By JAKE JARVIS
The Charleston Gazette-Mail
CHARLESTON, W.Va. — The state’s Division of Highways is planning to build a memorial at the Williamstown Interstate 77 welcome center to honor all of its highway workers who have died on the job.
The idea for the memorial came from DOH employees in the Parkersburg area. When a worker there, Randy Bland, was fatally struck and killed last year in a work zone, people he worked with wanted a way to honor the man.
“The whole reason to have a memorial like this is not for family members and friends who have been affected by these deaths to reflect on it, but for somebody who may stop at the rest center,” said Carrie Jones, spokeswoman for the state’s Department of Transportation. “When you see a name, it makes such a difference.”
To be included in the memorial, family members and friends of employees who have lost their lives while doing their job should contact Candice Caviness by email at [email protected] with the person’s name, details of the death and any contact information for family members.
“It’s something that is so preventable. We can talk about it all we want, but we wanted to find a way to honor Randy,” Jones said. “Then we thought, instead of making this a local effort, let’s turn it into a statewide effort.”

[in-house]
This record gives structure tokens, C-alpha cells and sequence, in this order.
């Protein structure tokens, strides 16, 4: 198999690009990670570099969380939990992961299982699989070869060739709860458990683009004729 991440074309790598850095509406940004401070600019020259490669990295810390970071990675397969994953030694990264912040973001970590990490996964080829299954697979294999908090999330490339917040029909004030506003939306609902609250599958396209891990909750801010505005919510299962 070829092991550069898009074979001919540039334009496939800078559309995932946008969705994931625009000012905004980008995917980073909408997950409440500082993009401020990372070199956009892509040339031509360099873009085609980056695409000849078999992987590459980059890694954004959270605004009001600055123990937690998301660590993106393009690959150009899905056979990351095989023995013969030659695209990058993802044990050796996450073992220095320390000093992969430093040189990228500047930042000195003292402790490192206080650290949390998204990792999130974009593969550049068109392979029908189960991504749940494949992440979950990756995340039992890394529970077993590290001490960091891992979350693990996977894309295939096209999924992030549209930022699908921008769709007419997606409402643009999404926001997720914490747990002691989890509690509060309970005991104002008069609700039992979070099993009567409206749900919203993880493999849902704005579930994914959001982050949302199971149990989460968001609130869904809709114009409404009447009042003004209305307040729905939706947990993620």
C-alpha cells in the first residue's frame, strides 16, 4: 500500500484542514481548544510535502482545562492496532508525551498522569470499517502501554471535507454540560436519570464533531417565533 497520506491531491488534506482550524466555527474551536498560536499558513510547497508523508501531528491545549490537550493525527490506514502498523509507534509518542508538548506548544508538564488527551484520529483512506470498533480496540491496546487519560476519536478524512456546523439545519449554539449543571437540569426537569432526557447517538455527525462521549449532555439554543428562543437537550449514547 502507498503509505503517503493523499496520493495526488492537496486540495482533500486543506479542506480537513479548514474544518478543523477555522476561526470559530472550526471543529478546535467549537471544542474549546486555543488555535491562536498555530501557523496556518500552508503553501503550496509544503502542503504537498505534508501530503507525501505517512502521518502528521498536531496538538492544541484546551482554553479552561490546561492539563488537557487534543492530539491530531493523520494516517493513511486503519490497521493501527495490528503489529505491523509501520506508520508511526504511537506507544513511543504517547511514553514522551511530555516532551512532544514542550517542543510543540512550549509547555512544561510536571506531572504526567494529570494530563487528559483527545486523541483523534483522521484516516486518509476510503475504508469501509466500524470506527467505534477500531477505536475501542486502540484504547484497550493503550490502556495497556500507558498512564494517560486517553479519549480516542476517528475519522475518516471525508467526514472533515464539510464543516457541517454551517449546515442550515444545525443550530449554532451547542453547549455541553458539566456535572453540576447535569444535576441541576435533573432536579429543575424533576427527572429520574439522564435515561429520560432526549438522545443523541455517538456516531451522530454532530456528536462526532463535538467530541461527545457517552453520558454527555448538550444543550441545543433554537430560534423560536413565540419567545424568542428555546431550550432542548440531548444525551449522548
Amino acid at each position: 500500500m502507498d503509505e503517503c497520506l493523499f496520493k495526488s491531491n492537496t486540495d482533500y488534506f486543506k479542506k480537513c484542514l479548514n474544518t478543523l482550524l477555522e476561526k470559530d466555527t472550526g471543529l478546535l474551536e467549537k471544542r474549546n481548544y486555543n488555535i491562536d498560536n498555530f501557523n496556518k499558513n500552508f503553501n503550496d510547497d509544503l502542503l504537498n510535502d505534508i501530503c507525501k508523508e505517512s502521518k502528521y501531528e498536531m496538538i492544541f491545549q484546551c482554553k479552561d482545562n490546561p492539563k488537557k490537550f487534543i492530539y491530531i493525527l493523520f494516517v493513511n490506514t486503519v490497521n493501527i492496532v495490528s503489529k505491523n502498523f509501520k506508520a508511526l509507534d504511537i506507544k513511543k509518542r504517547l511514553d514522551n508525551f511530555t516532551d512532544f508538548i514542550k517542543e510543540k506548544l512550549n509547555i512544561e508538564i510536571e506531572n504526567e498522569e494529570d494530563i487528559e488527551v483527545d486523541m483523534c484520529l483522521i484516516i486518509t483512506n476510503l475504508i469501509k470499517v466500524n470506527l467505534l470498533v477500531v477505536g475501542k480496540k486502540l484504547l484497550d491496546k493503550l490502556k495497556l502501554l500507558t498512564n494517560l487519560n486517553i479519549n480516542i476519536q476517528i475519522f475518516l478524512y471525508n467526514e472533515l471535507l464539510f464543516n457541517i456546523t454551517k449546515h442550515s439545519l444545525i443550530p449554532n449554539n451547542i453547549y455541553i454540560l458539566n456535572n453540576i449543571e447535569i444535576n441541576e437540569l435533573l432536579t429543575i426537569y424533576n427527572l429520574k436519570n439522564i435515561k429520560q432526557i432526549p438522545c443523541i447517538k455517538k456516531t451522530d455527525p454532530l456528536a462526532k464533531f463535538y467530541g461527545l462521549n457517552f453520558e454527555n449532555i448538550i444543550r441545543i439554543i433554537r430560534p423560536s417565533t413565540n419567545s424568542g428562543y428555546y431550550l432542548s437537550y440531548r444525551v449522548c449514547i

A committee has since formed to construct the memorial. Jones said the committee is working aggressively to ensure the memorial will be constructed by the spring of next year.
DOH and Department of Transportation employees have been invited to design the memorial. It will be constructed so future names of fallen employees can be added.
Jones said the committee has worked closely with agencies in other states to determine how many names to expect to be included. In all, Jones expects the memorial to have anywhere between 100 and 150 names. The committee has collected only about 50 names so far.
Jones said it has been tricky to locate all of the names because of gaps between records. Some records are in paper form, others are digitized and not all contain complete information about the employee.
To be included in the memorial, fallen workers must have been employed part- or full-time by the Division of Highways, the Department of Highways or the State Road Commission. The person’s death must have been from a work-related accident or injury.
“When you see each name, I think people connect with that more. Our end goal is to not have any more deaths,” Jones said. “Our hope is people who see this, that the next time they go through a work zone, they realize that this is somebody’s work area.”
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